“The Happy Prince” (MA) ****
I’VE enjoyed some of Oscar Wilde’s writings (he was terrifyingly prolific) but I’ve never pored over his complete oeuvre or history. So I can’t make a valid judgement about whether the screenplay by actor and director Rupert Everett is exactly correct in its details of time, place and dramatic content.
But I took great satisfaction from Everett’s film made about the three years between Wilde’s arrival in Paris after release from prison and his death in 1900. It breathes respect for verity, events and places in the life of Wilde the man, artist, social observer, as recorded in a variety of media during those three years, his friends, associates, family, enemies.
History until recently tends to deal unfairly with Wilde’s sexuality. Everett makes no bones about his own sexuality. You might be forgiven for expecting “The Happy Prince” to be a vanity composed of his triple functions behind and before the camera. Everett’s respect for Wilde the creative genius is patently not negotiable.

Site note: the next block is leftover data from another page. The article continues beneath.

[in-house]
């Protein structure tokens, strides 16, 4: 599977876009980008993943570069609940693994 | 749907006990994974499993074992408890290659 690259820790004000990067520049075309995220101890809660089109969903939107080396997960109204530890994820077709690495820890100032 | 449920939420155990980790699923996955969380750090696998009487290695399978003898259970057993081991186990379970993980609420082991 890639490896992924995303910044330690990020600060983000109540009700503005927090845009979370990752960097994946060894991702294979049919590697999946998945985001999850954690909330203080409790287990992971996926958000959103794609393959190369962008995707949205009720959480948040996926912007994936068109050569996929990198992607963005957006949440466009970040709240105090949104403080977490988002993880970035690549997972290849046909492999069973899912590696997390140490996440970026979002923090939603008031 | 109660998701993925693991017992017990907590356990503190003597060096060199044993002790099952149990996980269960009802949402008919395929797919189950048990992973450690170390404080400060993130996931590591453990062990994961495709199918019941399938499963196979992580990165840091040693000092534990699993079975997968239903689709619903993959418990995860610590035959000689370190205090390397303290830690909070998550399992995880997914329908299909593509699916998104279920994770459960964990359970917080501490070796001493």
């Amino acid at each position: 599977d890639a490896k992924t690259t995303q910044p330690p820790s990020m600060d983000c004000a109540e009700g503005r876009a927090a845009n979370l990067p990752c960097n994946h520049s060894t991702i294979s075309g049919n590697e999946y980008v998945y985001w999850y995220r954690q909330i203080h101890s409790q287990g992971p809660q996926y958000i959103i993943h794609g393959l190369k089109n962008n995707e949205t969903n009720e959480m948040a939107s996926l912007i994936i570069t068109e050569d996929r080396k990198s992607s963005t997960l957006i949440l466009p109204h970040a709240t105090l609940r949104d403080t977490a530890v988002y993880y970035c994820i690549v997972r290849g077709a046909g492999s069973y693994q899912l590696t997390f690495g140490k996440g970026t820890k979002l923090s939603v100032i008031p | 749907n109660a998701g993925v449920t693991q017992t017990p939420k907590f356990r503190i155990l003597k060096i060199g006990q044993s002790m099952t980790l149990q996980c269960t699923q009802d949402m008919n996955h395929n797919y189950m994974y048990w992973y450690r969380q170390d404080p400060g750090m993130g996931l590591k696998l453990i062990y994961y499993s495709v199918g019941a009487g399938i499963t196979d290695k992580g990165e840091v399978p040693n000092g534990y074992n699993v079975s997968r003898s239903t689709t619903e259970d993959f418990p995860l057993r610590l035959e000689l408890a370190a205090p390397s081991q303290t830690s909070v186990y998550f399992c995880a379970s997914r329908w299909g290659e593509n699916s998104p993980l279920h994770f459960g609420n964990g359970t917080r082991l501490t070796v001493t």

A good story benefits from having a genuine villain. Enter Lord Alfred “Bosie” Douglas, more distasteful than the group of English tourists who, in the film, set upon Wilde in Paris with distasteful jibes descending into violence.
Whether that occasion actually happened I cannot say but in the film it makes a profound effect. Colin Morgan delivers Bosie’s malignant selfishness with a subtlety that does nothing to diminish its cruelty and destructiveness. Emily Watson plays Constance Wilde who bore his two sons.
And Everett’s portrayal of Wilde radiates conviction and fondness for the author as hero.
At Palace Electric